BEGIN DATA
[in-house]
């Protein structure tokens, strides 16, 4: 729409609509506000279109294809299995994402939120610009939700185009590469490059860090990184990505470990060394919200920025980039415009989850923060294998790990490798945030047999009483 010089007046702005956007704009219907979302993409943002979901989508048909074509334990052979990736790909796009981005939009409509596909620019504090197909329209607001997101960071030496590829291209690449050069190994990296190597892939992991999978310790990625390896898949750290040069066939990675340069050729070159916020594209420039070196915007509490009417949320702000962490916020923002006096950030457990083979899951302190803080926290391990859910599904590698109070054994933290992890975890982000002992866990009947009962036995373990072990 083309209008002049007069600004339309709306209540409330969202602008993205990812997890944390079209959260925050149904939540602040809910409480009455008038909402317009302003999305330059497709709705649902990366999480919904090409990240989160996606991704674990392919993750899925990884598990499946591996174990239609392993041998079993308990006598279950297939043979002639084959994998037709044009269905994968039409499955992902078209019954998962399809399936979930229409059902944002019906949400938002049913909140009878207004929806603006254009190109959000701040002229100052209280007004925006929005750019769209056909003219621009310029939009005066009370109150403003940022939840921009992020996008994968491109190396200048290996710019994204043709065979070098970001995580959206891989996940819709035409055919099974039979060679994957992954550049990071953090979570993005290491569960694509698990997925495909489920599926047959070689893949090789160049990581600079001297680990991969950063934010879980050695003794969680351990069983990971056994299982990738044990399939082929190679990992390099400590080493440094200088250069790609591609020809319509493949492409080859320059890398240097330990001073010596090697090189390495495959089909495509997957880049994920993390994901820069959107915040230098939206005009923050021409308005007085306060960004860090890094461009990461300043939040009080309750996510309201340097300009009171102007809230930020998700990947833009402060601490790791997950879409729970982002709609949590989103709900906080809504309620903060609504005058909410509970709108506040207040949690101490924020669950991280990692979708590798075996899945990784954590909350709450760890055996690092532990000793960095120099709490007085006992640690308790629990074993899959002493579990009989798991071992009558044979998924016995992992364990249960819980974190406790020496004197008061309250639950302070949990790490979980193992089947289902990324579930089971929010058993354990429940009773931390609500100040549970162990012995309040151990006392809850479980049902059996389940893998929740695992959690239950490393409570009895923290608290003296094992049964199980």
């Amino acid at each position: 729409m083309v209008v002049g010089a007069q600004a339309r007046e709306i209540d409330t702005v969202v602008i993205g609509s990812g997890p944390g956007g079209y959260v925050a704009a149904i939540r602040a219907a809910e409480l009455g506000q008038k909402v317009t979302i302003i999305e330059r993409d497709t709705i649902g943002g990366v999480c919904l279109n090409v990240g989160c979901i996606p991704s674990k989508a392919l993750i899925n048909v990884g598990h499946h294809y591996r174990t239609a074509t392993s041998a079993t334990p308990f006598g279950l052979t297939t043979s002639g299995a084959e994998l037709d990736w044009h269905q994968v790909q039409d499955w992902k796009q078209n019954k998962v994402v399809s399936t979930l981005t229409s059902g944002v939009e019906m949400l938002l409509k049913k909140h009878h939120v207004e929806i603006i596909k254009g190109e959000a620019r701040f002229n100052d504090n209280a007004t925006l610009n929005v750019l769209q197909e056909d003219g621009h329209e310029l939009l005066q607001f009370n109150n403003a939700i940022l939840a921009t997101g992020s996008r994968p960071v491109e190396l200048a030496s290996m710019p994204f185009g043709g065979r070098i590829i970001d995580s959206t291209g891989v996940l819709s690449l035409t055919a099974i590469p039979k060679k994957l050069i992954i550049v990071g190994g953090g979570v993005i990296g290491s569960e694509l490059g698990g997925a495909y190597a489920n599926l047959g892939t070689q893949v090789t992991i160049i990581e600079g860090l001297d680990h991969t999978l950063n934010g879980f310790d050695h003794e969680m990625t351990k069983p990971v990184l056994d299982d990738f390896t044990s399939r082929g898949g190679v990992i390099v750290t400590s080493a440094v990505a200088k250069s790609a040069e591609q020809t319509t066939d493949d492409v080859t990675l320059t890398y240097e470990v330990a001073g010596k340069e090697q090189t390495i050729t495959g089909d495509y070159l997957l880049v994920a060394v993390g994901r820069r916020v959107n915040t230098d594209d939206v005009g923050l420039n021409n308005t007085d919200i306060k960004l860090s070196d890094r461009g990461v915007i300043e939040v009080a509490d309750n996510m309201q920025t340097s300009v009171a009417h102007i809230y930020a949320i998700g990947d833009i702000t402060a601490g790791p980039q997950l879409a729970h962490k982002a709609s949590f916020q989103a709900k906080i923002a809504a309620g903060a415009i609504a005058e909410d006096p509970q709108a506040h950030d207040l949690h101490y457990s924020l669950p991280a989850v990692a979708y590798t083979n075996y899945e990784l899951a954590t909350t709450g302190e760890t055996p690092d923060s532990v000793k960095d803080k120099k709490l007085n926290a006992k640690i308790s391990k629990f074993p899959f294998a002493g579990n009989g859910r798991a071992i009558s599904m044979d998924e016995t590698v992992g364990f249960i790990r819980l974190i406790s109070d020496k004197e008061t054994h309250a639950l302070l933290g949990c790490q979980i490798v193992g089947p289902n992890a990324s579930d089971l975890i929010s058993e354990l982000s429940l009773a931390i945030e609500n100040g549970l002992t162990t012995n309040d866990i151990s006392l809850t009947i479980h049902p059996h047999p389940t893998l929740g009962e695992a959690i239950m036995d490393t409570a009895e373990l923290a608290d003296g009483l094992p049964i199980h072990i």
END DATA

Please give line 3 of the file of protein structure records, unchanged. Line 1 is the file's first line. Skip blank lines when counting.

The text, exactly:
């Amino acid at each position: 729409m083309v209008v002049g010089a007069q600004a339309r007046e709306i209540d409330t702005v969202v602008i993205g609509s990812g997890p944390g956007g079209y959260v925050a704009a149904i939540r602040a219907a809910e409480l009455g506000q008038k909402v317009t979302i302003i999305e330059r993409d497709t709705i649902g943002g990366v999480c919904l279109n090409v990240g989160c979901i996606p991704s674990k989508a392919l993750i899925n048909v990884g598990h499946h294809y591996r174990t239609a074509t392993s041998a079993t334990p308990f006598g279950l052979t297939t043979s002639g299995a084959e994998l037709d990736w044009h269905q994968v790909q039409d499955w992902k796009q078209n019954k998962v994402v399809s399936t979930l981005t229409s059902g944002v939009e019906m949400l938002l409509k049913k909140h009878h939120v207004e929806i603006i596909k254009g190109e959000a620019r701040f002229n100052d504090n209280a007004t925006l610009n929005v750019l769209q197909e056909d003219g621009h329209e310029l939009l005066q607001f009370n109150n403003a939700i940022l939840a921009t997101g992020s996008r994968p960071v491109e190396l200048a030496s290996m710019p994204f185009g043709g065979r070098i590829i970001d995580s959206t291209g891989v996940l819709s690449l035409t055919a099974i590469p039979k060679k994957l050069i992954i550049v990071g190994g953090g979570v993005i990296g290491s569960e694509l490059g698990g997925a495909y190597a489920n599926l047959g892939t070689q893949v090789t992991i160049i990581e600079g860090l001297d680990h991969t999978l950063n934010g879980f310790d050695h003794e969680m990625t351990k069983p990971v990184l056994d299982d990738f390896t044990s399939r082929g898949g190679v990992i390099v750290t400590s080493a440094v990505a200088k250069s790609a040069e591609q020809t319509t066939d493949d492409v080859t990675l320059t890398y240097e470990v330990a001073g010596k340069e090697q090189t390495i050729t495959g089909d495509y070159l997957l880049v994920a060394v993390g994901r820069r916020v959107n915040t230098d594209d939206v005009g923050l420039n021409n308005t007085d919200i306060k960004l860090s070196d890094r461009g990461v915007i300043e939040v009080a509490d309750n996510m309201q920025t340097s300009v009171a009417h102007i809230y930020a949320i998700g990947d833009i702000t402060a601490g790791p980039q997950l879409a729970h962490k982002a709609s949590f916020q989103a709900k906080i923002a809504a309620g903060a415009i609504a005058e909410d006096p509970q709108a506040h950030d207040l949690h101490y457990s924020l669950p991280a989850v990692a979708y590798t083979n075996y899945e990784l899951a954590t909350t709450g302190e760890t055996p690092d923060s532990v000793k960095d803080k120099k709490l007085n926290a006992k640690i308790s391990k629990f074993p899959f294998a002493g579990n009989g859910r798991a071992i009558s599904m044979d998924e016995t590698v992992g364990f249960i790990r819980l974190i406790s109070d020496k004197e008061t054994h309250a639950l302070l933290g949990c790490q979980i490798v193992g089947p289902n992890a990324s579930d089971l975890i929010s058993e354990l982000s429940l009773a931390i945030e609500n100040g549970l002992t162990t012995n309040d866990i151990s006392l809850t009947i479980h049902p059996h047999p389940t893998l929740g009962e695992a959690i239950m036995d490393t409570a009895e373990l923290a608290d003296g009483l094992p049964i199980h072990i």